Nonetheless, I was blamed and, on more than one occasion, given a stern dressing down. I can still remember the appalled sense of injustice, and the longing to somehow communicate to these people that I was not stupid nor did I get things like that wrong. But the evidence suggested otherwise. I had to endure numerous humiliating rows from the floor manager.
Then came the moment of painful clarity. Returning earlier than expected from a ‘runner’ trip to the Jewellery department one afternoon, I saw the girl with whom I had been working for weeks, furtively moving and mis-placing some of the parcels I had previously sorted. She was surreptitiously creating my ‘mistakes’. I was being stitched up.
Unsurprisingly, shortly before Christmas, I was told that I would not be expected to return in the New Year. The girl made some comment about how I had done well to stay as long as I had, being from the East End! I sensed she was making it clear that I ought to know my place. She had certainly succeeded in putting me in it. She knew no-one would believe any account I could provide that would apportion the blame upon someone other than myself.
That was the first time I had ever experienced discrimination because of my postcode. It was a harsh lesson in how life can be made more difficult by factors that are outwith our control.
How much more difficult if we are born into a broken home, where there is no love and where relationships are fractured and painful, or if our genetic inheritance predisposes us to ill health, or if our location means grinding poverty and a short life.
This is where those contentious Bible words such as, ‘predestination’ and ‘election’ come to our aid. They are words which tell us that we need not feel trapped by the towering restraints of our roots and background, but that there is a Heavenly Father whose love can set us free to find Life in all its fullness. These Bible words tell us of a God who has the power to rise above the constraints we find impossible to break; they speak of purpose and of power.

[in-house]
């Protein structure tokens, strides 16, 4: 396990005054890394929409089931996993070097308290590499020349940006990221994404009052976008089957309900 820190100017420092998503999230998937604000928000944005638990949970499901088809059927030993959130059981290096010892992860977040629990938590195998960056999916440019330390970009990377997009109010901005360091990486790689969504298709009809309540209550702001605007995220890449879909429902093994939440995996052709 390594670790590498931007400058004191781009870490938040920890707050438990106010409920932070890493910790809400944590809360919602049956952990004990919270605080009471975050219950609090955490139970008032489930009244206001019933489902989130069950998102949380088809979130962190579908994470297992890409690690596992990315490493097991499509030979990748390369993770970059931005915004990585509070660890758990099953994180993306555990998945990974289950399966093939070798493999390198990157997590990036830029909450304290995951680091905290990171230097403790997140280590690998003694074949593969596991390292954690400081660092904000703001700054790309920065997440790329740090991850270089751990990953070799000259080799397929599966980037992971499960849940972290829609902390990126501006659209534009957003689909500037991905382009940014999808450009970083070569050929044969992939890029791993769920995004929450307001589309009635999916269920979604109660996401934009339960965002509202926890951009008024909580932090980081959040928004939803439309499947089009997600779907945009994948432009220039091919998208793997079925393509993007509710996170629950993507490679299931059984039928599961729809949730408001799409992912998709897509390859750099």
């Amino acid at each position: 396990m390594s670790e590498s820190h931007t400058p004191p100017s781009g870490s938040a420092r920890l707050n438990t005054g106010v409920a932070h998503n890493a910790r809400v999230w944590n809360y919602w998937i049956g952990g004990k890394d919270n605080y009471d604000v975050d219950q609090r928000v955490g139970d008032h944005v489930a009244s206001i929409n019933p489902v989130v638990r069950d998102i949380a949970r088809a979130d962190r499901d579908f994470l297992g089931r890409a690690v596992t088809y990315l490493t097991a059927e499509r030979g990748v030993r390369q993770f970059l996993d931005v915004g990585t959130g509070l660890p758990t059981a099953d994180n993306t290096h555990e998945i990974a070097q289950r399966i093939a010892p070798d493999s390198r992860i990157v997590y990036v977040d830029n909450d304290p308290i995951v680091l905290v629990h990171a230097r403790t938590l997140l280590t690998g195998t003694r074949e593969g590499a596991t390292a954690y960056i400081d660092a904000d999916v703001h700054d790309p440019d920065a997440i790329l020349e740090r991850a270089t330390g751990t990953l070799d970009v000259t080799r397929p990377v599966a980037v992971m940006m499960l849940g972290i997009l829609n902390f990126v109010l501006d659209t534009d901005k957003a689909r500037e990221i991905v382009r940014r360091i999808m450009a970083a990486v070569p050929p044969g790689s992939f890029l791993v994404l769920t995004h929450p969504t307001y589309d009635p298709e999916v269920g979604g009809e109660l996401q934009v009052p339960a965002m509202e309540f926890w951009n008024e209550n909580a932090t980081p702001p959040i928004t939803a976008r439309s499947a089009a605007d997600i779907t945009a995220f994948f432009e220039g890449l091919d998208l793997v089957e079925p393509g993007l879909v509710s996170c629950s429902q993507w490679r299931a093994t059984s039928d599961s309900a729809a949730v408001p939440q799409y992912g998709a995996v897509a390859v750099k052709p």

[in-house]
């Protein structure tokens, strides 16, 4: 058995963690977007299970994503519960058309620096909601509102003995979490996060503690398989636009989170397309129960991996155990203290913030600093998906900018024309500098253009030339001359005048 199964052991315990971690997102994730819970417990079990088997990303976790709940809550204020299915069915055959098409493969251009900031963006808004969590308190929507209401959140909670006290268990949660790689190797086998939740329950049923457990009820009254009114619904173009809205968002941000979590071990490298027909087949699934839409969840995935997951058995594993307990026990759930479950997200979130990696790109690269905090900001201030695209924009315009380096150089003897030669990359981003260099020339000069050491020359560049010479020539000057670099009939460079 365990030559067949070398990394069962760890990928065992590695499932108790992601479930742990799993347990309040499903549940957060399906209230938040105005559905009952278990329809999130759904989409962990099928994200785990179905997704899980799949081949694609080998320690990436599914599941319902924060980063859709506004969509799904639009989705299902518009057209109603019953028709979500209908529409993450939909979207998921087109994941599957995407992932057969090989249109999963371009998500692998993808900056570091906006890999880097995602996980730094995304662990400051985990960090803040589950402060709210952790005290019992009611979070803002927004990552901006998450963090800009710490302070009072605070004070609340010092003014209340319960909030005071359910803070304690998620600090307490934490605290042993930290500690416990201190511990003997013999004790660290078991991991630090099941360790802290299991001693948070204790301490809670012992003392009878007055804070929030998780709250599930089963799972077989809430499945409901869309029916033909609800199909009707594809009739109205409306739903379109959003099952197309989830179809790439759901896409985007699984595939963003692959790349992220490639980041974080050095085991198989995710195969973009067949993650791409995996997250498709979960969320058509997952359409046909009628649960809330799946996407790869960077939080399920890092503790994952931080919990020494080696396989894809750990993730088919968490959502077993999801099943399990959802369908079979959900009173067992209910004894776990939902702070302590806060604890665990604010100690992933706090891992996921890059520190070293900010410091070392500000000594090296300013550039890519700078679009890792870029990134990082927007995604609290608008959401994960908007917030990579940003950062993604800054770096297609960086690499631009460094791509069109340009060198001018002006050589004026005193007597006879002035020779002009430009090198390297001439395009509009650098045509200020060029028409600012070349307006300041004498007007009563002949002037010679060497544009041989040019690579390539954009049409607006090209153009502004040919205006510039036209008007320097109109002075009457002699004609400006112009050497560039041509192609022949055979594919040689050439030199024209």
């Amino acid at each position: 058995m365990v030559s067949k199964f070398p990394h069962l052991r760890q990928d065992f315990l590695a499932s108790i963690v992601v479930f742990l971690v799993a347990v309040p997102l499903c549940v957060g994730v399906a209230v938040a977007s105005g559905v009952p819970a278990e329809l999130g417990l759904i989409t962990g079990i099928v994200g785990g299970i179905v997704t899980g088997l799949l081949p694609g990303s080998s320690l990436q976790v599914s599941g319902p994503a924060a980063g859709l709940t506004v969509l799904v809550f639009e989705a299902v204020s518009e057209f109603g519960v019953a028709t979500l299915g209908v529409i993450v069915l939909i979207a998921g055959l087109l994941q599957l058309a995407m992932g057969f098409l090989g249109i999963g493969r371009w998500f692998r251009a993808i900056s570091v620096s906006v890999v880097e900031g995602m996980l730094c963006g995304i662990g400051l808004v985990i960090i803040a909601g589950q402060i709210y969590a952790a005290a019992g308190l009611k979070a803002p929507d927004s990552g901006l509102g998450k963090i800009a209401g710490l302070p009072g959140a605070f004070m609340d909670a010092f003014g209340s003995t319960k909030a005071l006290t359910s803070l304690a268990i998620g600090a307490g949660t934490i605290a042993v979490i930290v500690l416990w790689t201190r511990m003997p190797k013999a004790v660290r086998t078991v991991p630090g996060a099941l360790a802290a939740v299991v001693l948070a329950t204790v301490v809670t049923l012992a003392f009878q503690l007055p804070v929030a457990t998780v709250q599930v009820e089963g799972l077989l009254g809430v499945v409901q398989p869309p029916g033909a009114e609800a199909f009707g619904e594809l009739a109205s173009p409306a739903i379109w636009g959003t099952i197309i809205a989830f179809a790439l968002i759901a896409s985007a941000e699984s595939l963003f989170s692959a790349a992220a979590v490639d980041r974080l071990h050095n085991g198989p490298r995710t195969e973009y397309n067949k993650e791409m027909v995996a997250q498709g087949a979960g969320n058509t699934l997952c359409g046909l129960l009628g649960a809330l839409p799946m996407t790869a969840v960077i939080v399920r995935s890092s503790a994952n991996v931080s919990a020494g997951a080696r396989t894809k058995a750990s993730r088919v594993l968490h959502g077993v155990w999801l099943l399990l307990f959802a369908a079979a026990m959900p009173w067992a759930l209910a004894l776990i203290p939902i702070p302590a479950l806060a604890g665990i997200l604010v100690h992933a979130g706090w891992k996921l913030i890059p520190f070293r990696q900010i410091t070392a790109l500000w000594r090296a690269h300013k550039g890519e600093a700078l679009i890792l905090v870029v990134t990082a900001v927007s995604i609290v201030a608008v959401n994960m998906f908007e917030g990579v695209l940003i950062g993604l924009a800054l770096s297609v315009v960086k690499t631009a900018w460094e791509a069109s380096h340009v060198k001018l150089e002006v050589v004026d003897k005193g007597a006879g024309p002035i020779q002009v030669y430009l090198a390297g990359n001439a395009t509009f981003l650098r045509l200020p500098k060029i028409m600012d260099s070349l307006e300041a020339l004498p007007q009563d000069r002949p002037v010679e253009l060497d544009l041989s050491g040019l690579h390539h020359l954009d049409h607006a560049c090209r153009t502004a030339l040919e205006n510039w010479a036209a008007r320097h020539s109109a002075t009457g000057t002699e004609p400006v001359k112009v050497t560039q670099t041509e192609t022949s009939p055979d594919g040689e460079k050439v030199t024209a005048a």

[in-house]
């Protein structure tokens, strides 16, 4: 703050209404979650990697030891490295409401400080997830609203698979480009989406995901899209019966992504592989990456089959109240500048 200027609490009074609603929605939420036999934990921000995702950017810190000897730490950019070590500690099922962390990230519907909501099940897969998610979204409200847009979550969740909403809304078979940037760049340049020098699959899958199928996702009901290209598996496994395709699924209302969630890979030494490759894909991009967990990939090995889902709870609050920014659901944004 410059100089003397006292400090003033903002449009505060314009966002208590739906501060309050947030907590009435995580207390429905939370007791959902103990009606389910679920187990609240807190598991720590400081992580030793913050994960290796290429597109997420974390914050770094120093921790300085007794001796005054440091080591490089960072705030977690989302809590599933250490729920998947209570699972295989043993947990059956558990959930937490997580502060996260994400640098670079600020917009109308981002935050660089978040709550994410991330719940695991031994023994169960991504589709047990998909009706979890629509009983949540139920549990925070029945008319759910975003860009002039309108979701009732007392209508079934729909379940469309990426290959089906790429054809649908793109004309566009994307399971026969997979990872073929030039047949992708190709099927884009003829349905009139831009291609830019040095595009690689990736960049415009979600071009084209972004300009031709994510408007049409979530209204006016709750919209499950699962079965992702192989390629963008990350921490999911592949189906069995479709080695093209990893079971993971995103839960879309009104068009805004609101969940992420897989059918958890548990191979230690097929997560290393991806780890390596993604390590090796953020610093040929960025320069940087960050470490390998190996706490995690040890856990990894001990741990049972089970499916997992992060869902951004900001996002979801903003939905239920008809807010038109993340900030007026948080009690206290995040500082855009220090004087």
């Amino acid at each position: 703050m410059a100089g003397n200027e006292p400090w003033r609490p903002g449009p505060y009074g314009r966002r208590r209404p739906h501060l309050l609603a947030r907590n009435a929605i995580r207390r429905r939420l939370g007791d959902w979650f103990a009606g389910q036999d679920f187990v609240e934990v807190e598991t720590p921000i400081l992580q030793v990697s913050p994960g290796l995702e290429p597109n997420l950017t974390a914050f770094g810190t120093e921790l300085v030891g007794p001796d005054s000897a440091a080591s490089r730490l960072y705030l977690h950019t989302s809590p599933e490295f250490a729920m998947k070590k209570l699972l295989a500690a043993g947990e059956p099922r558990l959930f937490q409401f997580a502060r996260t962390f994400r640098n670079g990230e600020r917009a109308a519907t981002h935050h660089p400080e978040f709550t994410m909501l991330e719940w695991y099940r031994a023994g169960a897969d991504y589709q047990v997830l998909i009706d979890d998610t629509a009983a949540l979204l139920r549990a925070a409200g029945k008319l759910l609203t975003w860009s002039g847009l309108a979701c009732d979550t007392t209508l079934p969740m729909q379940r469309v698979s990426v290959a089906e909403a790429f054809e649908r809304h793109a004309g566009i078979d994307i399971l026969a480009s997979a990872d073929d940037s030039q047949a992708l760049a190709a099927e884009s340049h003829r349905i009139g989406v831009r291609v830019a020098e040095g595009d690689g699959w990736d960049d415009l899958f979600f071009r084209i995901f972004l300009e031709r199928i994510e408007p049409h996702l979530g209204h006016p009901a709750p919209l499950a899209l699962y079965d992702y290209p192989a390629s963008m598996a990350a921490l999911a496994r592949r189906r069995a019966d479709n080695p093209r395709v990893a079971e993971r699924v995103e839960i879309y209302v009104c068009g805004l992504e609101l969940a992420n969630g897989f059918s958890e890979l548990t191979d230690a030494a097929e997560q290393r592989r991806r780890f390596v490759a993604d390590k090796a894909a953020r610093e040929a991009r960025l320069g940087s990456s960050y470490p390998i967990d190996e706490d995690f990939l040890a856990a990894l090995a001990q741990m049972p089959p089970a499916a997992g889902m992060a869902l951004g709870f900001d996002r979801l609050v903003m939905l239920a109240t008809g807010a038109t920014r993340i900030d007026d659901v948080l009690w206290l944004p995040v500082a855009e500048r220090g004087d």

Moses is a case in point. Born into a slave race, held under brutal captivity in a foreign land (Egypt); born of a tribe that was under a curse (Genesis 49:5-7), born a boy meaning that he was under sentence of death as soon as he entered the world. Factors that were in play long before he was born gave Moses the worst possible start in life. Or so it seemed.
Even after this dismal inheritance is neutralised by Divine intervention, and Moses is miraculously preserved as a child (Exodus 1), and even raised in the palace of Pharaoh as a prince, Moses then creates a whole new set of difficulties for himself. Evidently he was hot-headed and there are hints that he had an inflated view of his own position - subsequently we read of him killing an Egyptian. The consequences were deeply threatening to both his person and his calling. He was now a man with a death sentence hanging over him. God had to take him away into the desert for another 40 years to quell his pride and teach him patience.
Despite the limits and even the dangers of his situation at birth, despite his own failures (and they continued even after his return to lead the people), God transformed Moses into a great leader and used him to liberate the entire people from slavery. He was forgiven and freed to become what only God could make him.
The point is, that whatever our roots, whatever our failures, God can do something productive with our lives. We may well live with some of the consequences of our past, but we need not feel trapped by who we are, or the mess we have made of things: ‘I will repay you for the years the locusts have eaten’ (Joel2:25a). We need only turn in repentance and faith to the one who assured us: if the Son sets you free, you will be free indeed (John 8:36)